The current study is based on required, coursebased use of Twitter by university students majoring in education fields, which was mainly aimed at enhancing participants’ engagement with course content and building their digital skills. It also provided an early experience meant to influence the participants’ attitudes and beliefs regarding the use of social media for learning and teaching in their future professional careers. In a previous stage of research (Carpenter, Tur, & Marín, 2016), student teachers’ perceptions of Twitter for their learning and their future professional careers were explored. However, some questions arose from this phase: can these perceptions be influenced by students’ real usage? Are there differences in the way students use Twitter for educational aims? Also, while the impact on students’ learning of some characteristics of Twitter have already been explored, more information was needed and Twitter’s format is further explored in this new step. Thus, this article explores relatively underresearched aspects of the impact of ICT and social media in the educational systems of the USA and Spain from a comparative perspective. Analysing students’ reported behaviours and perceptions, this work explores commonalities and differences in the impact of social media, and Twitter in particular, on educational experiences in these two countries.
There is a growing interest regarding Twitter in many research areas. In education, previous studies have focused on the employment of microblogging for learning aims and its possible support of innovative teaching practices.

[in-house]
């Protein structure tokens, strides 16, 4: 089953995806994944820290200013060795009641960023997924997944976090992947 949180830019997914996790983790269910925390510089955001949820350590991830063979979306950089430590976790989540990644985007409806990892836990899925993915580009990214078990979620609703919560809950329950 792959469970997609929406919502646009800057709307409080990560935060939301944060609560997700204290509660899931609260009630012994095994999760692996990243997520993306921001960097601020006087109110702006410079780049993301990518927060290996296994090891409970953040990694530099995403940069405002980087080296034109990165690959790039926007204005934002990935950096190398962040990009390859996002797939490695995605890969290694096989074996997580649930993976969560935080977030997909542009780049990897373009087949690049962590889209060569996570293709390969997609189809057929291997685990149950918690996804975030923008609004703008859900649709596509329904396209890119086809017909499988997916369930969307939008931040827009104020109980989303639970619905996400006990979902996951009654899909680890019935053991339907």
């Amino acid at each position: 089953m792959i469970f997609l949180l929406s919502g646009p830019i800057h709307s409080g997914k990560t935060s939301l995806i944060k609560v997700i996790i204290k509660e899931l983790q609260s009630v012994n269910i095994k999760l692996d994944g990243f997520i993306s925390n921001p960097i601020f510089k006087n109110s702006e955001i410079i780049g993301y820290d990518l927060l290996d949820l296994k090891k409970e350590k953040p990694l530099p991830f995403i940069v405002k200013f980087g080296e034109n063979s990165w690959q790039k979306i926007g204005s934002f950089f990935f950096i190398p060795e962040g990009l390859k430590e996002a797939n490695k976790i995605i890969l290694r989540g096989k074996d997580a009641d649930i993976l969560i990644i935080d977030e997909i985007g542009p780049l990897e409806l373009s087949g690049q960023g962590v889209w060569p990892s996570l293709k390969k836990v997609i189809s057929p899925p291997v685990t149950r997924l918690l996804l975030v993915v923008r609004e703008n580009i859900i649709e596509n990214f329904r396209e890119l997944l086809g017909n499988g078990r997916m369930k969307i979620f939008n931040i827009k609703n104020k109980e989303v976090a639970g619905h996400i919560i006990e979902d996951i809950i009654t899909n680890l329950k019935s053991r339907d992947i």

Twitter has been employed for diverse teaching practices since soon after its launch in 2006 (Carpenter & Krutka 2014a; Castañeda, Costa, & TorresKompen, 2011). Shah, Shabgahi and Cox (2015) suggested four uses of Twitter for learning: formal and informal learning community, collaborative learning, mobile learning and reflective thinking. Several studies, such as those by Carpenter (2014), KassensNoor (2012), Marín and Tur (2014), Mercier, Rattray and Lavery (2015) and Tur and Marín (2015), have explored the enhancement of informal and collaborative learning with Twitter. Some research has suggested that such collaboration can reach the level of a Community of Practice (DePaoli & Larooy, 2015; Wesely, 2013). Studies have also demonstrated the impact of Twitter on learning and students’ engagement (Junco, Heiberger, & Loken, 2011; Junco, Elavsky, & Heiberger, 2013) and in particular to overcome obstacles to participation in the context of largelecture classrooms (West, Moore, & Barry, 2015). Twitter has been explored as a tool to support teachers’ professional development (Carpenter & Krutka, 2014a; 2015). The extant literature has also identified challenges associated with educational uses of Twitter, such as the potential for the information flow to be overwhelming for some users (Davis, 2015).